Thursday, November 08, 2012

Pet Kot (and Etc.)

(A Little Wikipedia Journey on a Snowy Morning)
Pet Kot
Much of the Maya food supply was grown in forest gardens, known as pet kot.[1] 
The system takes its name from the low wall of stones - (pet meaning "circular" and kot "wall of loose stones") that characteristically surrounds the gardens.[2]
^1  Michael Ernest Smith and Marilyn A. Masson (2000). The Ancient Civilizations of Mesoamerica. p. 127.

Forest gardening is a low-maintenance sustainable plant-based food production and agroforestry system based on woodland ecosystems, incorporating fruit and nut trees, shrubs, herbs, vines and perennial vegetables which have yields directly useful to humans. Making use of companion planting, these can be intermixed to grow in a succession of layers, to replicate a woodland habitat.
Forest gardens are probably the world's oldest form of land use and most resilient agroecosystem. They originated in prehistoric times along jungle-clad river banks and in the wet foothills of monsoon regions. In the gradual process of families improving their immediate environment, useful tree and vine species were identified, protected and improved whilst undesirable species were eliminated. Eventually superior foreign species were selected and incorporated into the gardens.[2]

The BBC's Unnatural Histories claimed that the Amazon rainforest, rather than being a pristine wilderness, has been shaped by man for at least 11,000 years through practices such as forest gardening and terra preta.[7] Since the 1970s, numerous geoglyphs have also been discovered on deforested land in the Amazon rainforest, furthering the evidence about Pre-Columbian civilizations.[8][9]
On the Yucatán Peninsula, much of the Maya food supply was grown in "orchard-gardens", known as pet kot. ]The system takes its name from the low wall of stones (pet meaning circular and kot wall of loose stones) that characteristically surrounds the gardens.[11]
Unnatural Histories is a 3-part British television documentary series produced by the BBC and BBC Natural History Unit. It takes a new look at three of the world's most iconic wildernesses; the Serengeti, Yellowstone National Park and the Amazon and discovers that far from being wild and untouched, each has been shaped over time by man.[1][2] It was first broadcast on BBC Four 9–23 June 2011.[3]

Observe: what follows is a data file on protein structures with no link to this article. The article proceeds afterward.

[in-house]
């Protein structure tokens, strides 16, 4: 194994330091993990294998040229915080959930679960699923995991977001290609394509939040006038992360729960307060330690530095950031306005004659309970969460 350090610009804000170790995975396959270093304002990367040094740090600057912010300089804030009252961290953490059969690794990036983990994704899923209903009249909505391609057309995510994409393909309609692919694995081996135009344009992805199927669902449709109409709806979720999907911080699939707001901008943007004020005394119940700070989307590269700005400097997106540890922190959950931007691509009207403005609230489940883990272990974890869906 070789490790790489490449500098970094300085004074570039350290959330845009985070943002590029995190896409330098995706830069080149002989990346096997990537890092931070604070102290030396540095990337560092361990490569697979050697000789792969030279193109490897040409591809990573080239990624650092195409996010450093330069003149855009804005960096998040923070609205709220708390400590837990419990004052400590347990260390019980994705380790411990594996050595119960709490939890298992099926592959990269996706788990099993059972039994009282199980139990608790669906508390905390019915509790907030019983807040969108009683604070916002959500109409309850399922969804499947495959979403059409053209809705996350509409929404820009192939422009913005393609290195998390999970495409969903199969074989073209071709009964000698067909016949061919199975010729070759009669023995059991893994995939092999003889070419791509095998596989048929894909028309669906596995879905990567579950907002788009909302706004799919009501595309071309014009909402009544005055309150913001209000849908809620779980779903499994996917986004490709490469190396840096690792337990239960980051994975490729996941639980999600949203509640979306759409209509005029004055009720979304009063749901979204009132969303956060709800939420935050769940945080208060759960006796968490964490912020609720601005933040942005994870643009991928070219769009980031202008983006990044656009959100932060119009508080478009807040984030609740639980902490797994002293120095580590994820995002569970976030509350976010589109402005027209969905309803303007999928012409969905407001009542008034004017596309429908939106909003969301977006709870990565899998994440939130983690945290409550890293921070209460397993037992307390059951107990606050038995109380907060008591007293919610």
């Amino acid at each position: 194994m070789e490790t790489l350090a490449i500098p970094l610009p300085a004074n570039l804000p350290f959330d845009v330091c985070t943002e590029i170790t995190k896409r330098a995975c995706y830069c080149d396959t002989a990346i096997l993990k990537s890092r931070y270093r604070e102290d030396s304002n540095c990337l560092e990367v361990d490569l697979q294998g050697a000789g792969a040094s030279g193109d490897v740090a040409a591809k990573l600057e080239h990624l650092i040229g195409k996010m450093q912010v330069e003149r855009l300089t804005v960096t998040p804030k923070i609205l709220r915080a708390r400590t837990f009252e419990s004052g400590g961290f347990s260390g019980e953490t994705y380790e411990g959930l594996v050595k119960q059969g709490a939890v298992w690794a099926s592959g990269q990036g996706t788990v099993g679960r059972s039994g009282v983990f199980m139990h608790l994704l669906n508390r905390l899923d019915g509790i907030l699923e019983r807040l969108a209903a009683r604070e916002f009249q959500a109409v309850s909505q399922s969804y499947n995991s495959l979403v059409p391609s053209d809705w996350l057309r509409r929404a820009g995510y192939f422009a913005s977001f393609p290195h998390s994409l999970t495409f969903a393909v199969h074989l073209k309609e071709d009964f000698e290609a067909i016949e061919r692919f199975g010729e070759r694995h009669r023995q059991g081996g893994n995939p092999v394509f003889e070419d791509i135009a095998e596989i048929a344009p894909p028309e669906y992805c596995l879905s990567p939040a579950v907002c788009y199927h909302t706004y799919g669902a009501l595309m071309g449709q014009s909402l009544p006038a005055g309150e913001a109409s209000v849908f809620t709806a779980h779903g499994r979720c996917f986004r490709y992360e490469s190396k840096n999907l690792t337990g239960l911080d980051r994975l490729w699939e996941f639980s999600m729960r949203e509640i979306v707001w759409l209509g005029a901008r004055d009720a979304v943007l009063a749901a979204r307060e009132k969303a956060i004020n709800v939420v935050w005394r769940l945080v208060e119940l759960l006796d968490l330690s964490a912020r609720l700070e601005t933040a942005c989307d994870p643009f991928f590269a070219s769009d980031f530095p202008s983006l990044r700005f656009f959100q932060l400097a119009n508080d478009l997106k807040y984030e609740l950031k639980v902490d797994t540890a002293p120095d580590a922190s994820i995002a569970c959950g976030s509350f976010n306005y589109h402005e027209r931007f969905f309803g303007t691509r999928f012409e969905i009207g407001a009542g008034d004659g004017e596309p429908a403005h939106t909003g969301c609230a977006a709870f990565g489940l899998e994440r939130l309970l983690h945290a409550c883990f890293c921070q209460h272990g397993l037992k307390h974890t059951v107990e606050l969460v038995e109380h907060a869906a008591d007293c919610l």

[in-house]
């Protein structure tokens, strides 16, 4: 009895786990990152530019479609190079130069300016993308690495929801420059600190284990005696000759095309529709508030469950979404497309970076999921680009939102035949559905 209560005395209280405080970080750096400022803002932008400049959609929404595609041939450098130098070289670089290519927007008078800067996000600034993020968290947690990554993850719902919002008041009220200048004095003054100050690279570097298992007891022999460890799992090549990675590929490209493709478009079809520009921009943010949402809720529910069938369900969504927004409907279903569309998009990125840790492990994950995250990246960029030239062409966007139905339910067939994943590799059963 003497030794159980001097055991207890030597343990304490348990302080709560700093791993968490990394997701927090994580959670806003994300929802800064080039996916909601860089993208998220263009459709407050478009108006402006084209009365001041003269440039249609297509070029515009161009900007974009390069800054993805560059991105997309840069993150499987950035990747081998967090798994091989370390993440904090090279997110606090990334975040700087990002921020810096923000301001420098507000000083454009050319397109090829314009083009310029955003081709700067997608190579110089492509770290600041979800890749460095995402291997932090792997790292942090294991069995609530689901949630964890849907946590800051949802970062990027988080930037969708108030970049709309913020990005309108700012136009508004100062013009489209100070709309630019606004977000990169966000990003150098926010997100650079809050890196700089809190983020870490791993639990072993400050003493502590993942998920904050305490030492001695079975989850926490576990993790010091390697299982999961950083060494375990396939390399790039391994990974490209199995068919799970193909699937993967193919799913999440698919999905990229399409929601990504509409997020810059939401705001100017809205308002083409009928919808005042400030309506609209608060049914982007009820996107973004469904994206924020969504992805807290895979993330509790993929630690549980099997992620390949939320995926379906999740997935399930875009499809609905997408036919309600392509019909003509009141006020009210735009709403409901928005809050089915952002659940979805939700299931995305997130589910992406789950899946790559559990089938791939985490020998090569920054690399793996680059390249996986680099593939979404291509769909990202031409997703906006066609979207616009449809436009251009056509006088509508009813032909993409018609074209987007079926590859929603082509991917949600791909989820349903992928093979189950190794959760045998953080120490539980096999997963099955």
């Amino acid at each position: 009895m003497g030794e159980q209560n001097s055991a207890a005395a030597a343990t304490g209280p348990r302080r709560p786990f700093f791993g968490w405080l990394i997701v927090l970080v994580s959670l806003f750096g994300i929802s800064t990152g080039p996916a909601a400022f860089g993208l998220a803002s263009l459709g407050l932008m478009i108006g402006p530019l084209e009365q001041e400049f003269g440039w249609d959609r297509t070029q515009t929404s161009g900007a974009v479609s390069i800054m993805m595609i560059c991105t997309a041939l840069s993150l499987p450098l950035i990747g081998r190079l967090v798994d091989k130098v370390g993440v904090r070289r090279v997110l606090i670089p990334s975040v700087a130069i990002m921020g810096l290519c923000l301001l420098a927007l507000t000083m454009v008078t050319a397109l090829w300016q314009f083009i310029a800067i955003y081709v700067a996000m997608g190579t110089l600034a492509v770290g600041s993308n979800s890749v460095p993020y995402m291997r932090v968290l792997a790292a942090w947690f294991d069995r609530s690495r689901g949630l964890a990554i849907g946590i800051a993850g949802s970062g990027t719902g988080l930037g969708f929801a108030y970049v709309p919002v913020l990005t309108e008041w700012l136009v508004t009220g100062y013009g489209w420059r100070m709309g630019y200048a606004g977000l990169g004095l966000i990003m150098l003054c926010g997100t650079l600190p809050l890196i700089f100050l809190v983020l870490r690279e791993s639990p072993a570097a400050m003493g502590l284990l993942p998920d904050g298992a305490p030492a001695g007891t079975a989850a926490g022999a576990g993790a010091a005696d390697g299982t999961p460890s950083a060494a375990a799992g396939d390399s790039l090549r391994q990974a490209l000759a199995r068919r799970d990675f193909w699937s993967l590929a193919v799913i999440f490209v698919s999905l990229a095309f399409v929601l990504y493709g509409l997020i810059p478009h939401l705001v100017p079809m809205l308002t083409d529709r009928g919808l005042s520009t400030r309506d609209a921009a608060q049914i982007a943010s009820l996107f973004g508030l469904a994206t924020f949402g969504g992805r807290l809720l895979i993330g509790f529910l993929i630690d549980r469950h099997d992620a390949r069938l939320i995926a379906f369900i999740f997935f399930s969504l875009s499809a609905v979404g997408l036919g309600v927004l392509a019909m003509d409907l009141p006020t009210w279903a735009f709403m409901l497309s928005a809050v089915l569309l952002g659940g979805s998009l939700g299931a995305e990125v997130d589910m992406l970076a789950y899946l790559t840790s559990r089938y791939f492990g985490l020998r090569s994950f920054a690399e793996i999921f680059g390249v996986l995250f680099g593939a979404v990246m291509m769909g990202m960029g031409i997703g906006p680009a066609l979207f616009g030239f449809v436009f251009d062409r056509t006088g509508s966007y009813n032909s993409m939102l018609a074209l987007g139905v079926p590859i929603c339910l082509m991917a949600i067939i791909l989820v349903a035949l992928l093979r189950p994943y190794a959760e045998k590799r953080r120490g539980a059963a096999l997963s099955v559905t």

{Photo: Geoglyphs on deforested land in the Amazon rainforest is from {}.)
Episode 3: Amazon
First aired on Thursday 23 June 2011. The final episode looks at the Amazon rainforest - billed as the world's last great wilderness. However, the discovery of geoglyphs uncovered following deforestation in the 1970s and terra preta, provide growing evidence for ancient cities in the heart of the 'virgin forest'.[6]Alceu Ranzi, a Brazilian geographer, is accredited with first discovering the geoglyphs whilst flying over Acre.[7][8]
{ Terra preta (literally "black earth" in Portuguese) is a type of very dark, fertile anthropogenic soil found in the Amazon Basin. Terra preta owes its name to its very high charcoal content, and was made by adding a mixture of charcoal, bone, and manure to the otherwise relatively infertile Amazonian soil. It is very stable and remains in the soil for thousands of years.[1][2] It is also known as "Amazonian dark earth" or "Indian black earth". In Portuguese its full name is terra preta do índio or terra preta de índio ("black earth of the Indian", "Indians' black earth"). Terra mulata ("mulatto earth") is lighter or brownish in color.}

The documentary presents evidence that Francisco de Orellana, rather than exaggerating his claims as previously thought, was correct in his observations that a complex civilization was flourishing along the Amazon in the 1540s. It is believed that the civilization was later devastated by the spread of diseases from Europe, such as smallpox. Some 5 million people may have lived in the Amazon region in 1500, divided between dense coastal settlements, such as that at Marajó, and inland dwellers.[9] By 1900 the population had fallen to 1 million and by the early 1980s it was less than 200,000.[9]
The documentary features interviews with Betty Meggers, William Balée, Anna Roosevelt, José Iriarte, Eduardo Góes Neves, Cristiana Barreto, Francis Mayle, Denise Schaan and Michael Heckenberger.

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